Wakiso, Uganda | THE INDEPENDENT | The Inspectorate of Government-IG has started investigations into the sprouting buildings in Wakiso district. This follows reports from whistleblowers that some of the structures are owned by public servants engaged in illicit accumulation of wealth.
Speaking on Tuesday at a meeting with Wakiso district officials, the Inspector General of Government-IGG Beti Kamya asked officials from the district to submit to the Inspectorate, the building plans of all structures being constructed in the district to aid with investigations.
Kamya acknowledged that despite the challenges posed by the COVID- 19, several people are reported to have made huge investments from budgets intended for COVID-19 activities.
Kamya last year launched the lifestyle audit to be used in the fight against corruption. The method involves the inspectorate auditing the lifestyle of government officials and their earnings in order to arrest those whose wealth is not commensurate to their earnings from salary and other legitimate sources of income like business and inheritance.
According to a 2021 report by the Inspectorate of Government-IG, Uganda loses over 20 trillion Shillings to corruption annually. This is loss by way of bribery, embezzlement, absenteeism, and abscondment from duty among other acts that public servants and political leaders engage in costing the country.
The Director of the leadership Code at the Inspectorate Annet Twine says that they have already written to some accounting officers including town clerks in Wakiso asking them to submit the building plans for the Inspectorate to investigate the owners of the high-rising buildings.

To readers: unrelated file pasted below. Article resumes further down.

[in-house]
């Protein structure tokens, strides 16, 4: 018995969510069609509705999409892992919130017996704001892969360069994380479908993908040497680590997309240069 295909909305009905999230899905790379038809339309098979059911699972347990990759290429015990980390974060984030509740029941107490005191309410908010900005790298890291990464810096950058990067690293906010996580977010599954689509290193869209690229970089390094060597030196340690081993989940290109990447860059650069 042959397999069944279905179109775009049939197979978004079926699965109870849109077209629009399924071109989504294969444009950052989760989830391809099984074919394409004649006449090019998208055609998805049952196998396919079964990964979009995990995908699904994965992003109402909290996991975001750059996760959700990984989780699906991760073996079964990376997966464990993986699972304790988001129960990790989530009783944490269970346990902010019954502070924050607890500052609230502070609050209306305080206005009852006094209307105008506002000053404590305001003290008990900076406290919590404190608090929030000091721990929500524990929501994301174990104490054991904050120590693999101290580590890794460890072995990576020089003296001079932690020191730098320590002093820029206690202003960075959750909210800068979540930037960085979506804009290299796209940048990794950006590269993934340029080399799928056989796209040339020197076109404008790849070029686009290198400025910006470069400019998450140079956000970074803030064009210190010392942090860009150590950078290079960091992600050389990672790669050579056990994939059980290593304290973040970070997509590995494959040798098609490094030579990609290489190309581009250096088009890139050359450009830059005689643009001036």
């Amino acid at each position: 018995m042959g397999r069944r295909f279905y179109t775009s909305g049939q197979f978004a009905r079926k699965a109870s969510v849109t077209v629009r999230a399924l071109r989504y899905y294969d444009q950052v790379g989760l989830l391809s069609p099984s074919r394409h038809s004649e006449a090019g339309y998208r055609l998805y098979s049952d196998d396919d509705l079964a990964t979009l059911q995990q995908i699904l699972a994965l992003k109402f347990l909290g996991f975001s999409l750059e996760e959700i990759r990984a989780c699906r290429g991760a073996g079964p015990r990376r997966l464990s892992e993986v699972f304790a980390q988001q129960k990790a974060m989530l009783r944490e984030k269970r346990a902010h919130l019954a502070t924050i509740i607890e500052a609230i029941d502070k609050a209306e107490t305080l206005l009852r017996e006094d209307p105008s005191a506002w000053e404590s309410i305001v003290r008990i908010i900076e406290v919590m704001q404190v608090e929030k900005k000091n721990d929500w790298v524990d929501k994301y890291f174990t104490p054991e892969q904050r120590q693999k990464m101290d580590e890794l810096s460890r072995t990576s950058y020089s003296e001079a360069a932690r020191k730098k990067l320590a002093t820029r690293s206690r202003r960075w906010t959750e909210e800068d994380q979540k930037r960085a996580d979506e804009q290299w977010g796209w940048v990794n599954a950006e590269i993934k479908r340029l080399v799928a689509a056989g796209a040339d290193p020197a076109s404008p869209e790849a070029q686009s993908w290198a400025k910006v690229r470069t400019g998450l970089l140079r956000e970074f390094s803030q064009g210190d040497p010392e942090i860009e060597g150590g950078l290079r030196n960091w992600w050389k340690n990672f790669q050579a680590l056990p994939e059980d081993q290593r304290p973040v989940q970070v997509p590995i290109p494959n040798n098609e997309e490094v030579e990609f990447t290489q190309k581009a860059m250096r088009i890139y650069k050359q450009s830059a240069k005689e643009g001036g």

The Wakiso district LCV chairperson Matia Lwanga Bwanika accused leaders of fueling corruption in the district. He said that there are conflicts between the technocrats and politicians which have affected service delivery.
According to Bwanika, leaders demand bribes from the technocrats to pass some budgets.
Bwanika says that the government has failed to fully decentralize service delivery which has encouraged corruption as officers seek to deliver services. He referred to the policy requiring local governments to collect revenue and send it to the consolidated fund before it can be sent back for expenditure.
Justine Mbabazi, the Resident District Commissioner Wakiso noted that some civil servants have overstayed at a station, for more than 20 years and have used their positions to engage in corruption.
Mbabazi proposes that a civil servant serves at a particular local government for a maximum of ten years and is transferred.
Mbabazi says that her office has made several attempts to fight corruption but has hit a snag due to sabotage from some leaders.
Several accounting officers who attended the meeting declined to share their experience handling resources in the districts.
However, those who spoke on condition of anonymity told URN that because the districts receive little money from the Central government and yet local collections sent to the consolidated fund take long to be remitted back, local governments scramble for finances.
Another accounting officer said that they receive inadequate salaries yet they manage huge chunks of funds, which tempts them to use their positions to seek ways to earn an extra income.
In May, three officials from Wakiso were arrested during field monitoring tours in the district conducted by the Minister for Economic Monitoring Peter Ogwang and the State House Anti-corruption unit.